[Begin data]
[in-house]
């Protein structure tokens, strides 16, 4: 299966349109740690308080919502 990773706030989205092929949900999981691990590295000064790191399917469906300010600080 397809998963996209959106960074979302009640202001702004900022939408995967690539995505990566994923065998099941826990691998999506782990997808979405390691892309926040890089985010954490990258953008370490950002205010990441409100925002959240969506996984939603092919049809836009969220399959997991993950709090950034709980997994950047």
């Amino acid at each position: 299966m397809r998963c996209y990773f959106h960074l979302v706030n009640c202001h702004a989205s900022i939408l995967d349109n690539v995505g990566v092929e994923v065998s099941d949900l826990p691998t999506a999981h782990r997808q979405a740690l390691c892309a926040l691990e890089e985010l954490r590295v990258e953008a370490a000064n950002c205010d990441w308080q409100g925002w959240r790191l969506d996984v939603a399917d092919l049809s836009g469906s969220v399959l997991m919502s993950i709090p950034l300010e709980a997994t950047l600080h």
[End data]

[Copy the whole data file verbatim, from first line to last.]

[in-house]
């Protein structure tokens, strides 16, 4: 299966349109740690308080919502 990773706030989205092929949900999981691990590295000064790191399917469906300010600080 397809998963996209959106960074979302009640202001702004900022939408995967690539995505990566994923065998099941826990691998999506782990997808979405390691892309926040890089985010954490990258953008370490950002205010990441409100925002959240969506996984939603092919049809836009969220399959997991993950709090950034709980997994950047």
């Amino acid at each position: 299966m397809r998963c996209y990773f959106h960074l979302v706030n009640c202001h702004a989205s900022i939408l995967d349109n690539v995505g990566v092929e994923v065998s099941d949900l826990p691998t999506a999981h782990r997808q979405a740690l390691c892309a926040l691990e890089e985010l954490r590295v990258e953008a370490a000064n950002c205010d990441w308080q409100g925002w959240r790191l969506d996984v939603a399917d092919l049809s836009g469906s969220v399959l997991m919502s993950i709090p950034l300010e709980a997994t950047l600080h």